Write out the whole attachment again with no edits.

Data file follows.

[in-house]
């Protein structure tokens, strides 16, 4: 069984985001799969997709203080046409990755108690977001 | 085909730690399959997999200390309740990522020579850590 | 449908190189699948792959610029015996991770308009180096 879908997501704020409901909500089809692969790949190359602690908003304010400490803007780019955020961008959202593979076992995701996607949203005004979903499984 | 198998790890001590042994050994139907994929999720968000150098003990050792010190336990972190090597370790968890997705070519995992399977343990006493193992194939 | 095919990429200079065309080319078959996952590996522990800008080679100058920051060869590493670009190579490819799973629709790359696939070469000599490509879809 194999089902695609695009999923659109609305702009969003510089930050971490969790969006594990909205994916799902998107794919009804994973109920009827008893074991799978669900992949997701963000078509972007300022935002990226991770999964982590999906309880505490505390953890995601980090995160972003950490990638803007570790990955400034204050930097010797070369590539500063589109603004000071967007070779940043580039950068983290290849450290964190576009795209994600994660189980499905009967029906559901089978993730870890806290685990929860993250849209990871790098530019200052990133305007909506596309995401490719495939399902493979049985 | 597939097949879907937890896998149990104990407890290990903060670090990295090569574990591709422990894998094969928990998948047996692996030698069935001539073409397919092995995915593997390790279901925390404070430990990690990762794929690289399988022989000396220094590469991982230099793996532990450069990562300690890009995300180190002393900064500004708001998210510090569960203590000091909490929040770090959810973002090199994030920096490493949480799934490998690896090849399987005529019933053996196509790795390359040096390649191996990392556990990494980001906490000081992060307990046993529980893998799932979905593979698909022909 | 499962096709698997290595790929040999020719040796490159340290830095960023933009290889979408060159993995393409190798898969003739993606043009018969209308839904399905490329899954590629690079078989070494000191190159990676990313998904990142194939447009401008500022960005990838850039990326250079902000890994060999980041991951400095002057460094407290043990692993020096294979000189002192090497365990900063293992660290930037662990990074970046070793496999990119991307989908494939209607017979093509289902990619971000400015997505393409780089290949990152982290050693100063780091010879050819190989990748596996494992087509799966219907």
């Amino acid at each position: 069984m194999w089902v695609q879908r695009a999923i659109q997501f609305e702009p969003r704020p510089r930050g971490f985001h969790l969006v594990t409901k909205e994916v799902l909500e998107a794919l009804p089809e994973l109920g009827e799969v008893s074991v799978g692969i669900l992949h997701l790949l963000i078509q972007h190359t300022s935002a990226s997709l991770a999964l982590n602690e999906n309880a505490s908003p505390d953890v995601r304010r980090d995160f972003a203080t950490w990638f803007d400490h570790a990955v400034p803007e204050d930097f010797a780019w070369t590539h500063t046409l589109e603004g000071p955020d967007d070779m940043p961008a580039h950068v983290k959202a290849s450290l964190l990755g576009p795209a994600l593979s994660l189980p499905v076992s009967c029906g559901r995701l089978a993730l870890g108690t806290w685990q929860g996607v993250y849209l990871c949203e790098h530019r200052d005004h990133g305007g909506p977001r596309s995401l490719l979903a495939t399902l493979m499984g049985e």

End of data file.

[in-house]
């Protein structure tokens, strides 16, 4: 069984985001799969997709203080046409990755108690977001 | 085909730690399959997999200390309740990522020579850590 | 449908190189699948792959610029015996991770308009180096 879908997501704020409901909500089809692969790949190359602690908003304010400490803007780019955020961008959202593979076992995701996607949203005004979903499984 | 198998790890001590042994050994139907994929999720968000150098003990050792010190336990972190090597370790968890997705070519995992399977343990006493193992194939 | 095919990429200079065309080319078959996952590996522990800008080679100058920051060869590493670009190579490819799973629709790359696939070469000599490509879809 194999089902695609695009999923659109609305702009969003510089930050971490969790969006594990909205994916799902998107794919009804994973109920009827008893074991799978669900992949997701963000078509972007300022935002990226991770999964982590999906309880505490505390953890995601980090995160972003950490990638803007570790990955400034204050930097010797070369590539500063589109603004000071967007070779940043580039950068983290290849450290964190576009795209994600994660189980499905009967029906559901089978993730870890806290685990929860993250849209990871790098530019200052990133305007909506596309995401490719495939399902493979049985 | 597939097949879907937890896998149990104990407890290990903060670090990295090569574990591709422990894998094969928990998948047996692996030698069935001539073409397919092995995915593997390790279901925390404070430990990690990762794929690289399988022989000396220094590469991982230099793996532990450069990562300690890009995300180190002393900064500004708001998210510090569960203590000091909490929040770090959810973002090199994030920096490493949480799934490998690896090849399987005529019933053996196509790795390359040096390649191996990392556990990494980001906490000081992060307990046993529980893998799932979905593979698909022909 | 499962096709698997290595790929040999020719040796490159340290830095960023933009290889979408060159993995393409190798898969003739993606043009018969209308839904399905490329899954590629690079078989070494000191190159990676990313998904990142194939447009401008500022960005990838850039990326250079902000890994060999980041991951400095002057460094407290043990692993020096294979000189002192090497365990900063293992660290930037662990990074970046070793496999990119991307989908494939209607017979093509289902990619971000400015997505393409780089290949990152982290050693100063780091010879050819190989990748596996494992087509799966219907």
């Amino acid at each position: 069984m194999w089902v695609q879908r695009a999923i659109q997501f609305e702009p969003r704020p510089r930050g971490f985001h969790l969006v594990t409901k909205e994916v799902l909500e998107a794919l009804p089809e994973l109920g009827e799969v008893s074991v799978g692969i669900l992949h997701l790949l963000i078509q972007h190359t300022s935002a990226s997709l991770a999964l982590n602690e999906n309880a505490s908003p505390d953890v995601r304010r980090d995160f972003a203080t950490w990638f803007d400490h570790a990955v400034p803007e204050d930097f010797a780019w070369t590539h500063t046409l589109e603004g000071p955020d967007d070779m940043p961008a580039h950068v983290k959202a290849s450290l964190l990755g576009p795209a994600l593979s994660l189980p499905v076992s009967c029906g559901r995701l089978a993730l870890g108690t806290w685990q929860g996607v993250y849209l990871c949203e790098h530019r200052d005004h990133g305007g909506p977001r596309s995401l490719l979903a495939t399902l493979m499984g049985e």